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Would you like some cheese with your whine?
written by masanf, October 30, 2009
"One would hope that businesses would adopt some of these as well. It's so frustrating to receive an email from a co-worker with a signature line to the effect "May God Bless!", knowing that if you say anything about it you're a bad person. I'm not suggesting governments mandate such things, but that businesses be self-policing in this regard."

Again, this is thin-skinned beyond belief. If receiving an email from a well-meaning co-worker with an inocuous phrase at the end is enough for you to call for businesses to self-police, you are quite simply a pathetic crybaby. Why don't you live in a cave so you don't have to interact with such terrible, horrible people who write such injurious sentences.
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written by masanf, October 30, 2009
"One would hope that businesses would adopt some of these as well. It's so frustrating to receive an email from a co-worker with a signature line to the effect "May God Bless!", knowing that if you say anything about it you're a bad person. I'm not suggesting governments mandate such things, but that businesses be self-policing in this regard."

Do office Christmas parties make you curl up in the fetal position? Or do you commit yourself to an instituion for the whole month of December so that you can avoid those terrible emails that end with "Merry Christmas"?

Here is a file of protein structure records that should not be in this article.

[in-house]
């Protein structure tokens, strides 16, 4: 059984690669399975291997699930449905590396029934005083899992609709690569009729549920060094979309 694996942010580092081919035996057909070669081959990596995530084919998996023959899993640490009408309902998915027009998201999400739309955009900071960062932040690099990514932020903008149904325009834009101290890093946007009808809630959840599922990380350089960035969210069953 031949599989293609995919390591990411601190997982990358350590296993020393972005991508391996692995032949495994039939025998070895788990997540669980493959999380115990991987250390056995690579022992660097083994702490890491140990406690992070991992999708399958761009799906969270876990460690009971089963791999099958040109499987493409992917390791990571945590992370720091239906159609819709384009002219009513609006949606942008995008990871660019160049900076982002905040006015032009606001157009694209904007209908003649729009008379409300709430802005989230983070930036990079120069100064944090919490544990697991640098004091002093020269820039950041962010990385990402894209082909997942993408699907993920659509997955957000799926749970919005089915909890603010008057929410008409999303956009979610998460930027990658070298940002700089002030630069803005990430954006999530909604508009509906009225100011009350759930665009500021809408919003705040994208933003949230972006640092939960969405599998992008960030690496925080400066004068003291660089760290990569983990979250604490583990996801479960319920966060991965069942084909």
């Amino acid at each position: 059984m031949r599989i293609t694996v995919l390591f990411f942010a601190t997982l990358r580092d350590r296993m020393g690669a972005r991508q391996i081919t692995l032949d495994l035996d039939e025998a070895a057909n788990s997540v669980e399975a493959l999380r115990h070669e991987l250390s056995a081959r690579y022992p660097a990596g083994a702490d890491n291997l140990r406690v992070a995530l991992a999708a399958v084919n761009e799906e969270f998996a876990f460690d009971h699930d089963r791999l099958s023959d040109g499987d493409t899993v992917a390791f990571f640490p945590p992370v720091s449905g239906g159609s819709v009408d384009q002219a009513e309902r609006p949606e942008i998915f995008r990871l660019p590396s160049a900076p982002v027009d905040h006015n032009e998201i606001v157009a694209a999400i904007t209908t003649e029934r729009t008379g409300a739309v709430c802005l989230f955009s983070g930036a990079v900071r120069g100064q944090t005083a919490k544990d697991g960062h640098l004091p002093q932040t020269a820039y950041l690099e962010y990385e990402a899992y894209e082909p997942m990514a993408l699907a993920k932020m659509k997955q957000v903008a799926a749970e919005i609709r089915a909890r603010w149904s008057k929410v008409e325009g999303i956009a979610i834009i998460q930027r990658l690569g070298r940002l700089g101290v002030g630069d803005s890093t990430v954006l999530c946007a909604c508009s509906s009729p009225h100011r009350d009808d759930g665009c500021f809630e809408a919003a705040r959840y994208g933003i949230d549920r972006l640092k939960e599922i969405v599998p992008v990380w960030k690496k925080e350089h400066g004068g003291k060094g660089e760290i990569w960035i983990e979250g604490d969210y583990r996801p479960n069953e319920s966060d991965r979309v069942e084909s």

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written by masanf, October 30, 2009
"Perhaps a more effective approach would be skeptics avoiding those businesses that actively display and promote their religiosity. Chik-Fil-A, for instance, is proud of the fact that all of their stores are closed on Sundays for religious observances, so I don't eat their food. My vet put christian muzak on the phone line while you're on hold. After mentioning this to her and being informed that it would stay that way, I found a new vet."

Good idea. I think all businesses started by atheists should be boycotted by believers in this country. They would be in business approximately five seconds. You changed your vet becasue of Christian muzak? I would call you a complaining whiner, but that is an understatement akin to calling Jupiter big.
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written by masanf, October 30, 2009
"My vet put christian muzak on the phone line while you're on hold. After mentioning this to her and being informed that it would stay that way, I found a new vet."

Seriously, I don't know which is more pathetic, complaining about such a trifle or expecting someone to change their business practices because you did. Did you query your new vet on his religious beliefs? When you go to a restaurant, do you refuse to be served by a religious waiter or have your food cooked by a Christian chef? Maybe these people should be made to wear cross patches on their chests so that you can know who to avoid.

And you people have the nerve to call Christians intolerant?
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Maybe you should read some case law before you are wrong again
written by masanf, October 30, 2009
"As for the religious displays in PUBLIC grounds, it's unconstitutional, doesn't belong there. But it seems the religious people are the ones being thin-skinned when they can't seem to allow an atheist display alongside the religious one. Which is why I'm all for allowing neither."

Actually it's not unconstitutional, as long it is not restricted to one religion and secular displays are also present. Furthermore, you find me an atheist display that isn't either a)deliberately insulting of believers and b)intentionally antagonistic of believers, and I will show you an atheist display that has never existed
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Wrong, yet again. What a surprise (not really).
written by masanf, October 30, 2009
"Please do not split hairs, yes, the "In god we trust" phrase has only been a part of American history for around 50 years..."